Kelly Price

By the time Kelly Price debuted in 1998, she was already a seasoned veteran. She paid her dues behind the scenes as a background singer for Mariah Carey and being a session singer on some very known songs, such as Mase's "Feel So Good" as well as The Notorious B.I.G.'s "Mo Money Mo Problems". A lot of people wanted to see the face behind the voice, so Kelly delivered her debut album "Soul Of A Woman" that featured her big hit "Friend Of Mine". Things got off to a good start for her until 1999, when a corporate merger resulted in a label shake up where the former Island Records recording artist was moved to Def Jam Recordings. In 2000, she released her sophomore album, the long winded "Mirror Mirror"- accompanied by a newly svelte image from the fomerly full-figured Price. A few years later, she released her third album, the critically acclaimed but commercially underperforming "Priceless". She laid low for a few more years and issued her long talked about gospel album "This Is Who I Am" in 2006, and disappeared into relative obscurity shortly thereafter. Her hiatus ended in summer 2010 when she emerged with the song "Tired" followed by the internet leak of her Mint Condition duet "Not My Daddy" several months later. Both songs elicited a generally positive response from fans about her new material, so she released her first secular album in eight years- the aptly-titled "Kelly" on southern soul label Malaco Records.

On this new album, she is reunited with her previous producers- Warryn Campbell and Shep Crawford- both of whom worked with her on her albums "Mirror Mirror" and "Priceless". On this new effort, Kelly does something that she has never done before- a record that is mostly live instrumentation. She makes a blatant retro dance track with "And You Don't Stop", while being addicted to a man on "Himaholic". On "I'm Sorry", she apologizes to herself for making bad choices in past relationships. She channels the sound of New Orleans band The Meters on "Vexed" and pays tribute to Prince and the Minneapolis Sound on "Speechless". She extols the virtues of being happy in a relationship on "Feels So Good", which should not be confused with the song of the same name by Mase that she sang on almost fifteen years earlier. The closing track on the album "Get Right Or Get Left" sounds like the best song that Aretha Franklin never recorded, and is Kelly's shining moment for her vocals. Overall, Kelly Price's "Kelly" could be viewed as her best produced album- and possibly her best studio album- as it has the material that complements her voice. She sounds as if she's really proud of this album- as she should be. The only real problem with this record is the fact that she didn't release it sooner.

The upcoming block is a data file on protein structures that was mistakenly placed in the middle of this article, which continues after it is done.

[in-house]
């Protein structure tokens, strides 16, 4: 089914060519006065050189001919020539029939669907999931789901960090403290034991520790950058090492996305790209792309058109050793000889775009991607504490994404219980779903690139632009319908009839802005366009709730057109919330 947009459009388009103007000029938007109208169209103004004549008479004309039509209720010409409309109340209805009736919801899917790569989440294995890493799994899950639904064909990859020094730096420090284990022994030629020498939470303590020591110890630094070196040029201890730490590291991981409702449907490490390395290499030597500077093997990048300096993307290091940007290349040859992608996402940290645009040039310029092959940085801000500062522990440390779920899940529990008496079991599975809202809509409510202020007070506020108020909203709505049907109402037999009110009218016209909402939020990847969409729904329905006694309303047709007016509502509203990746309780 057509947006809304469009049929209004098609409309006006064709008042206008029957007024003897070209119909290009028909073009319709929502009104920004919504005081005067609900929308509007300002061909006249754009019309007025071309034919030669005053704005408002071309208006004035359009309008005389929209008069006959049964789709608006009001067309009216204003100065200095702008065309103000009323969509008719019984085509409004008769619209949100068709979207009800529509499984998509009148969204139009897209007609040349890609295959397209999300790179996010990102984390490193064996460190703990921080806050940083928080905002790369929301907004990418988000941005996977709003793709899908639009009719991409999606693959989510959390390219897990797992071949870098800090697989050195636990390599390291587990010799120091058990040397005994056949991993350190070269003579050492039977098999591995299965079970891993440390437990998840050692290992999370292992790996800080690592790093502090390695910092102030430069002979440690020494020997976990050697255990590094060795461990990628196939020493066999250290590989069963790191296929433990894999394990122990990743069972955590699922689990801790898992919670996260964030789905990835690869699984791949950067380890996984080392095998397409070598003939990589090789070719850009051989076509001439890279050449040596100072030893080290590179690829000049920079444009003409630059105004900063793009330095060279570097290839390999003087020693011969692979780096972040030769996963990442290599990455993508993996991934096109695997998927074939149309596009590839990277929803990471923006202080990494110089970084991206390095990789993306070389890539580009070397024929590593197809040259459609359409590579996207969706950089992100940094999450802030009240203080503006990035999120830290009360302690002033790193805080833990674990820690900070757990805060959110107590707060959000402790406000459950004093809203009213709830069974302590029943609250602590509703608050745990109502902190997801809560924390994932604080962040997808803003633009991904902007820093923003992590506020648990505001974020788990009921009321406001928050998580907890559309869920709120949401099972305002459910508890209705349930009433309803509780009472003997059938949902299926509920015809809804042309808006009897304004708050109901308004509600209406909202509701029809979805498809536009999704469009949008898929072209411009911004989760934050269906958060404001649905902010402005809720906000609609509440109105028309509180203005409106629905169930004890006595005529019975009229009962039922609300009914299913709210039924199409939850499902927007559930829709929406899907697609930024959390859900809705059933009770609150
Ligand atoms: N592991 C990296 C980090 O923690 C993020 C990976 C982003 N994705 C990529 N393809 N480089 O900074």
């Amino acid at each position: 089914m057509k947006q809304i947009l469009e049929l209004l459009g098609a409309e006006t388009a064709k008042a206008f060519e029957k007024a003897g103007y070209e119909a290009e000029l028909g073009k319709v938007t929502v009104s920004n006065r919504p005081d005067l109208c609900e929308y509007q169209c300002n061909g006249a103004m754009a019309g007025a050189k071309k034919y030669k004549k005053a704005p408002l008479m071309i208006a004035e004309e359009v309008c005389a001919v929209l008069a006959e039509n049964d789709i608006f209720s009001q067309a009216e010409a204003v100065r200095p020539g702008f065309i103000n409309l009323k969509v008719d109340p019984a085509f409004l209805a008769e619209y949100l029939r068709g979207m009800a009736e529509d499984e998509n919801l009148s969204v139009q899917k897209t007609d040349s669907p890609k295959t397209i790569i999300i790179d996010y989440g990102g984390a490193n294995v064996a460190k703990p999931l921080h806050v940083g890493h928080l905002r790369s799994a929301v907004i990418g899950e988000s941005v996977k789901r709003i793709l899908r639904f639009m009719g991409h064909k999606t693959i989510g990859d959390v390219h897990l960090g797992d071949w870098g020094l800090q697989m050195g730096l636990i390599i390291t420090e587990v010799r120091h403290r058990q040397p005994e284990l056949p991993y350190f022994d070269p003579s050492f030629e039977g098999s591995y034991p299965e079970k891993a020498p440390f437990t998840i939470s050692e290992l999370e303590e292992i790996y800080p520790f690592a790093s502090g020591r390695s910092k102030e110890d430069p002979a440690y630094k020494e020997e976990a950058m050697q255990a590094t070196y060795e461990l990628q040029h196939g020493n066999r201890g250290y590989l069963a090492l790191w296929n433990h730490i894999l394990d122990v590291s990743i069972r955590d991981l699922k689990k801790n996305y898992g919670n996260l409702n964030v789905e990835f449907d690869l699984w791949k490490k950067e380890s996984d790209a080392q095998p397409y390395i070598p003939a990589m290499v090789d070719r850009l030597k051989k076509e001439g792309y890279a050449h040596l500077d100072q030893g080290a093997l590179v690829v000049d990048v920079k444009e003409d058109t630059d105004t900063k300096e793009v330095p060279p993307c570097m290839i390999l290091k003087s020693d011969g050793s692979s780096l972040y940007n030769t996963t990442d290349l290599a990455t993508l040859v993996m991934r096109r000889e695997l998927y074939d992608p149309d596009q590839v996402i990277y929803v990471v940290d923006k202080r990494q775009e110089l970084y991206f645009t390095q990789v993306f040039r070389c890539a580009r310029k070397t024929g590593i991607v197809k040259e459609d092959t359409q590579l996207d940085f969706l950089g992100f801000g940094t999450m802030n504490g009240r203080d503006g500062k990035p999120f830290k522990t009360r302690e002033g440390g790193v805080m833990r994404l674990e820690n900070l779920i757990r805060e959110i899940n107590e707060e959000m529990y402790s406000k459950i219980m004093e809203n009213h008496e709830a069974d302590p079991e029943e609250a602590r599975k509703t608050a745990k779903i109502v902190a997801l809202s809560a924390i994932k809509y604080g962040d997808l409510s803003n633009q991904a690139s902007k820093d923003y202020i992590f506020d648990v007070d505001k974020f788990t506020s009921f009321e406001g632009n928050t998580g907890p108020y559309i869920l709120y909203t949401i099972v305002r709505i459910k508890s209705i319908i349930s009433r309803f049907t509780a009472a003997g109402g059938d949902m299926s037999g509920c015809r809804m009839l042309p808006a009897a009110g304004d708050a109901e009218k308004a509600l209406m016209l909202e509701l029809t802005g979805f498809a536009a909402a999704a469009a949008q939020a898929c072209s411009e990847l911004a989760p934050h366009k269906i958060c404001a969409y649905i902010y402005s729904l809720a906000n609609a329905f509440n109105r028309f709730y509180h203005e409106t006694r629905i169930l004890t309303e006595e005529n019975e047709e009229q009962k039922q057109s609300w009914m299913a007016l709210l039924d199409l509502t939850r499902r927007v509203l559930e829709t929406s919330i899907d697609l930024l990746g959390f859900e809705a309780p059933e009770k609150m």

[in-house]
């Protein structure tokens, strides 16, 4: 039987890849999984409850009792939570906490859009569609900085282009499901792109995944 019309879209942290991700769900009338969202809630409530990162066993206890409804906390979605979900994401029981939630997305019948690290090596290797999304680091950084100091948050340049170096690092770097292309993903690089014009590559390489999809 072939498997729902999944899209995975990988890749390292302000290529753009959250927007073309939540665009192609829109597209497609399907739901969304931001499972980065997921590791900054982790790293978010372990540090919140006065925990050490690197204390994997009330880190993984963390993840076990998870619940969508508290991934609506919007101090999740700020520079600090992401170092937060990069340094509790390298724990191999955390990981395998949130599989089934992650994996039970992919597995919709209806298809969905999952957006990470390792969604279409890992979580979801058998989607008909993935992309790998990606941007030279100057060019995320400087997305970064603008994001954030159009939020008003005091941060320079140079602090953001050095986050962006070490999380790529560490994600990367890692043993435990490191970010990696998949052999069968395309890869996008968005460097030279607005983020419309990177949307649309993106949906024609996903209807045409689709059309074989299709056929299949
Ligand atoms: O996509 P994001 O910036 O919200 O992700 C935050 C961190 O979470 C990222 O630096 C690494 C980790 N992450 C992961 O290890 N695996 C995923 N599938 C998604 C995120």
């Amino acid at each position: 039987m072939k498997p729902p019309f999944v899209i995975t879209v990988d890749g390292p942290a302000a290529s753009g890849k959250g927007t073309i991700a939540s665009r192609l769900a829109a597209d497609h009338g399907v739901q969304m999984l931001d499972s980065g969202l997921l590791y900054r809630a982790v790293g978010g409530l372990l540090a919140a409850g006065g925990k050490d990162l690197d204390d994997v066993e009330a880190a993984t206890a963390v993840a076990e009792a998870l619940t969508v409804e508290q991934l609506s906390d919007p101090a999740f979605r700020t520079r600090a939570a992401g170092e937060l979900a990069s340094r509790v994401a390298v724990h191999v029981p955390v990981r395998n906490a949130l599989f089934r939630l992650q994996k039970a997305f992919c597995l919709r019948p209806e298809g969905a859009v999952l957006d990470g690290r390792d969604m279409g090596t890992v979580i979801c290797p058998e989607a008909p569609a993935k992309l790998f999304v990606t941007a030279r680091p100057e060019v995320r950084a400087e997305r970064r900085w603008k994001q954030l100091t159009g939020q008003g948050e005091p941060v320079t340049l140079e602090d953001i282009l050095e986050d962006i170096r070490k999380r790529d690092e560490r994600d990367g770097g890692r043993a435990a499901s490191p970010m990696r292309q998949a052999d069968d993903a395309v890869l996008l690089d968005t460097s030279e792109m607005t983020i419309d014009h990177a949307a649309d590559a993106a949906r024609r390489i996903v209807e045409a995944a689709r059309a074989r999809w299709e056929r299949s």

Visit the Malaco YouTube channel

Southern Soul Radio

Malaco Gospel Radio